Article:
In the above close-ups, clearly the Lumia 710 with its 5 megapixel camera is on the low end. The Lumia 900 seems to be a bit brighter and includes some artificial sharpening by default. The Titan II is brighter still and gets colors more accurate, but risks clipping the highlights. The Nokia N8 exposure still seems technically closest to what it should be. Realistically, the Titan II’s image quality is pretty close to many point-and-shoot dedicated digital cameras I’ve used though, minus the optical zoom.

Above is a 720p video recording sample from the HTC Titan II. It doesn’t support higher resolution 1080p HD video recording, but for most people 720p HD video will be totally acceptable. Video quality and audio seem to be acceptable and the changing exposure levels are very smooth. Macro close up focusing seems to work quite well, too! Unfortunately, even without much wind at all outdoors, there is certainly a lot of wind noise picked up.



The HTC Titan II has a hefty 1730mAh battery built in. It’s not removable, but it tends to last for a good day and a half, which is perfectly acceptable especially for LTE enabled devices. Of course, Windows Phone has a nice Battery Saver mode that you can turn on for the times when you really need more battery life.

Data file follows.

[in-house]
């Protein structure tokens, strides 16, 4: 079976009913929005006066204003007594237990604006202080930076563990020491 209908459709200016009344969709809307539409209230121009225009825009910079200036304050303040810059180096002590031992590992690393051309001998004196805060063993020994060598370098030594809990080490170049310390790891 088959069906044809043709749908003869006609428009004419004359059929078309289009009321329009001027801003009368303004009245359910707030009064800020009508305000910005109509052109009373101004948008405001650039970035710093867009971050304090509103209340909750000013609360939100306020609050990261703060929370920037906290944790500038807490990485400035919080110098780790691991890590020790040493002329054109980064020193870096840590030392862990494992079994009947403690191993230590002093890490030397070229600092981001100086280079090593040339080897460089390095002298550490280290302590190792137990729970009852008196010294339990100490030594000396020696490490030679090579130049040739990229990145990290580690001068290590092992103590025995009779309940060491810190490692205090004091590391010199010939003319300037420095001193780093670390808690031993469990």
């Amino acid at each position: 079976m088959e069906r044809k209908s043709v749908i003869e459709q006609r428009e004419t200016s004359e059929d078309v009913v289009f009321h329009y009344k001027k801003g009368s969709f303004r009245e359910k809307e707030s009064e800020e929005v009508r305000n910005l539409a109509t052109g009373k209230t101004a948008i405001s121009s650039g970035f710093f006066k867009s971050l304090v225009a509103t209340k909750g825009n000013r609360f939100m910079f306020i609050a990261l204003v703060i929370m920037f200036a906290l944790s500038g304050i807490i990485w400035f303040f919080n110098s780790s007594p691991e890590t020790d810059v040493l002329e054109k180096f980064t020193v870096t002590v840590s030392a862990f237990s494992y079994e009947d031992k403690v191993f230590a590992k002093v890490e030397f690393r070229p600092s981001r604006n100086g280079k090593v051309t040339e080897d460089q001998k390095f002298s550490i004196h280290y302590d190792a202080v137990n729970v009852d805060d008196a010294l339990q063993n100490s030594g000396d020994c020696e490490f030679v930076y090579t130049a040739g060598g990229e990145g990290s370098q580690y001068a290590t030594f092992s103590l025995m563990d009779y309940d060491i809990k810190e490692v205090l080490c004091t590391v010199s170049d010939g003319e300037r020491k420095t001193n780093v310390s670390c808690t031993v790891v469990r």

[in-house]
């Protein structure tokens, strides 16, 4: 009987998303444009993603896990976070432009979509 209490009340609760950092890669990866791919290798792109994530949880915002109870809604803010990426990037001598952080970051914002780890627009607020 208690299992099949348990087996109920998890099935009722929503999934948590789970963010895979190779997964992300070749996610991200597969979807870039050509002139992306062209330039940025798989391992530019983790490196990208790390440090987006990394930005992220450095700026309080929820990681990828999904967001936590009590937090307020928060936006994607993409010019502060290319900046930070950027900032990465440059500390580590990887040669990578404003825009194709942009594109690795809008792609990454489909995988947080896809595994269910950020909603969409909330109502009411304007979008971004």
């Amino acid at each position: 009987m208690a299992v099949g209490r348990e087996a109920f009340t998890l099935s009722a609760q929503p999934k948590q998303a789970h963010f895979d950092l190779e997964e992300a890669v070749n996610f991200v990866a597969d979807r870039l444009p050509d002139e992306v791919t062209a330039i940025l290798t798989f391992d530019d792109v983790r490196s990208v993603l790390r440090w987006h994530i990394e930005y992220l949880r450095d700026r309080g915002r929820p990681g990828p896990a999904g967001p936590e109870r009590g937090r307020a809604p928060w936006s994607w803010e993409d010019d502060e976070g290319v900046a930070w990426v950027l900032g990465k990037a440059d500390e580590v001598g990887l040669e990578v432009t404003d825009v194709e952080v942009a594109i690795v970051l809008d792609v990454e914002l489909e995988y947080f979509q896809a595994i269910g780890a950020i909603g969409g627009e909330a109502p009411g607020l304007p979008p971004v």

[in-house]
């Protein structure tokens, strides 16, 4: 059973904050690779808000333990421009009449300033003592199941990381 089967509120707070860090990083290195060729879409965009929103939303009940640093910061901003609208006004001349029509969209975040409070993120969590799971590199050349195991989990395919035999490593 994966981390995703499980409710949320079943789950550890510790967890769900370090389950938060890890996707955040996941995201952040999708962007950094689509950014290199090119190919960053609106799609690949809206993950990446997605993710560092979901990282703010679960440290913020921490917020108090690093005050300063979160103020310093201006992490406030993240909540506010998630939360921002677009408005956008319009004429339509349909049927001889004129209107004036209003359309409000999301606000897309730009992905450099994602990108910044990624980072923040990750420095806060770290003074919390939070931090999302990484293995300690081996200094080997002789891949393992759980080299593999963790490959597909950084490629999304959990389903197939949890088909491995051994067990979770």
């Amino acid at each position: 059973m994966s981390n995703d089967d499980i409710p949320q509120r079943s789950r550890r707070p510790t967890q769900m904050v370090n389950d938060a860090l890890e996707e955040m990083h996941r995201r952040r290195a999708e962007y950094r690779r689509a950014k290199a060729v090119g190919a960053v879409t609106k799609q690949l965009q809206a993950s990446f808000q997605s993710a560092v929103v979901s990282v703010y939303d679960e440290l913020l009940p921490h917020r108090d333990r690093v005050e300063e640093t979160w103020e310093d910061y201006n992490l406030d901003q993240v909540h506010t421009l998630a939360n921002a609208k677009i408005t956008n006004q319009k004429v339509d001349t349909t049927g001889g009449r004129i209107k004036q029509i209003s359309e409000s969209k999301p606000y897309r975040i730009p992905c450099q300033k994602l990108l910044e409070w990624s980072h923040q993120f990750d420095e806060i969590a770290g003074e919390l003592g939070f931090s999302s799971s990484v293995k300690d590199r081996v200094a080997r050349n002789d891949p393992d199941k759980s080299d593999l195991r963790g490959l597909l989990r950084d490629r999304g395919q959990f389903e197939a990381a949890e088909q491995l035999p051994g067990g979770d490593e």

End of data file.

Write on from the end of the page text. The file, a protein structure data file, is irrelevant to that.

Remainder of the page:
The HTC Titan II is available from AT&T for $199 with a new contract.


+ 16 megapixel camera with a host of options

+ Fastest Windows Phone in terms of benchmarks

+ 4.7-inch Super LCD screen

+ AT&T LTE high speed internet

+ Great battery life (about 1.5 days)


– Non-replaceable battery

– Low pixel density

– Price is a bit high compared to the Nokia Lumia 900


If you’re a huge fan of HTC, large 4.7 inch screens with lower pixel densities, LTE, the Windows Phone operating system, and want bragging rights with a 16 megapixel camera, then the Titan II might be worth the extra money. If it was the same price as the Lumia 900, then the Titan II would be much more competitive. Still the Titan II is a great Windows Phone, but it’s disappointing that HTC will probably not put as much marketing muscle behind it compared to what Nokia is doing with their Lumia 900.

I give the HTC Titan II a 4/5.